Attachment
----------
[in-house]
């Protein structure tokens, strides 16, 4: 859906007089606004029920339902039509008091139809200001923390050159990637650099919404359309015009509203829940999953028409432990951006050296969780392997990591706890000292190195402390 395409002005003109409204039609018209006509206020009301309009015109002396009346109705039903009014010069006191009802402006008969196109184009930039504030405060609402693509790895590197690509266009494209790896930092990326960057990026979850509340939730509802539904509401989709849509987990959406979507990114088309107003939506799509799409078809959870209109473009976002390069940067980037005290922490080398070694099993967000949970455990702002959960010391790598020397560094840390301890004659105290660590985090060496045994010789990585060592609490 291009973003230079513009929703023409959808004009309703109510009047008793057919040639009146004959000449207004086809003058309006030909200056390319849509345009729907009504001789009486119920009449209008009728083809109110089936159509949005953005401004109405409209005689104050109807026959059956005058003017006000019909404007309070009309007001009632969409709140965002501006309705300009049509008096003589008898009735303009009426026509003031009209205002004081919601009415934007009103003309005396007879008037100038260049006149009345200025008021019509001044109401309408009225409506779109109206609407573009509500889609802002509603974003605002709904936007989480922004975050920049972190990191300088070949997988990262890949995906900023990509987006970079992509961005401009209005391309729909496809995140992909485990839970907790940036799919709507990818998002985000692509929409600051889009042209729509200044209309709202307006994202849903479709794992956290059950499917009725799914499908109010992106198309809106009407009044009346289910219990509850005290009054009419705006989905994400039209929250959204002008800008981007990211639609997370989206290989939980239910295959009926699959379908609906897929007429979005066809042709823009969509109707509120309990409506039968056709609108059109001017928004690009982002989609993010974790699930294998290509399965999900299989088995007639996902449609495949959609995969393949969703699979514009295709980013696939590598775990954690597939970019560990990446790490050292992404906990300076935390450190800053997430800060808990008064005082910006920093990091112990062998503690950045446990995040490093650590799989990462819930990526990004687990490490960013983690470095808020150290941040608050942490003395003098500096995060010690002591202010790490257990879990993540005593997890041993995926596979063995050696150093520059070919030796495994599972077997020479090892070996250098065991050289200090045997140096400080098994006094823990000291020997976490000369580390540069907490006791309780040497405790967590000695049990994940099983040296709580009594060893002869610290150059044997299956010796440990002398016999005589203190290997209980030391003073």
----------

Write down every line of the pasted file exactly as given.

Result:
[in-house]
């Protein structure tokens, strides 16, 4: 859906007089606004029920339902039509008091139809200001923390050159990637650099919404359309015009509203829940999953028409432990951006050296969780392997990591706890000292190195402390 395409002005003109409204039609018209006509206020009301309009015109002396009346109705039903009014010069006191009802402006008969196109184009930039504030405060609402693509790895590197690509266009494209790896930092990326960057990026979850509340939730509802539904509401989709849509987990959406979507990114088309107003939506799509799409078809959870209109473009976002390069940067980037005290922490080398070694099993967000949970455990702002959960010391790598020397560094840390301890004659105290660590985090060496045994010789990585060592609490 291009973003230079513009929703023409959808004009309703109510009047008793057919040639009146004959000449207004086809003058309006030909200056390319849509345009729907009504001789009486119920009449209008009728083809109110089936159509949005953005401004109405409209005689104050109807026959059956005058003017006000019909404007309070009309007001009632969409709140965002501006309705300009049509008096003589008898009735303009009426026509003031009209205002004081919601009415934007009103003309005396007879008037100038260049006149009345200025008021019509001044109401309408009225409506779109109206609407573009509500889609802002509603974003605002709904936007989480922004975050920049972190990191300088070949997988990262890949995906900023990509987006970079992509961005401009209005391309729909496809995140992909485990839970907790940036799919709507990818998002985000692509929409600051889009042209729509200044209309709202307006994202849903479709794992956290059950499917009725799914499908109010992106198309809106009407009044009346289910219990509850005290009054009419705006989905994400039209929250959204002008800008981007990211639609997370989206290989939980239910295959009926699959379908609906897929007429979005066809042709823009969509109707509120309990409506039968056709609108059109001017928004690009982002989609993010974790699930294998290509399965999900299989088995007639996902449609495949959609995969393949969703699979514009295709980013696939590598775990954690597939970019560990990446790490050292992404906990300076935390450190800053997430800060808990008064005082910006920093990091112990062998503690950045446990995040490093650590799989990462819930990526990004687990490490960013983690470095808020150290941040608050942490003395003098500096995060010690002591202010790490257990879990993540005593997890041993995926596979063995050696150093520059070919030796495994599972077997020479090892070996250098065991050289200090045997140096400080098994006094823990000291020997976490000369580390540069907490006791309780040497405790967590000695049990994940099983040296709580009594060893002869610290150059044997299956010796440990002398016999005589203190290997209980030391003073």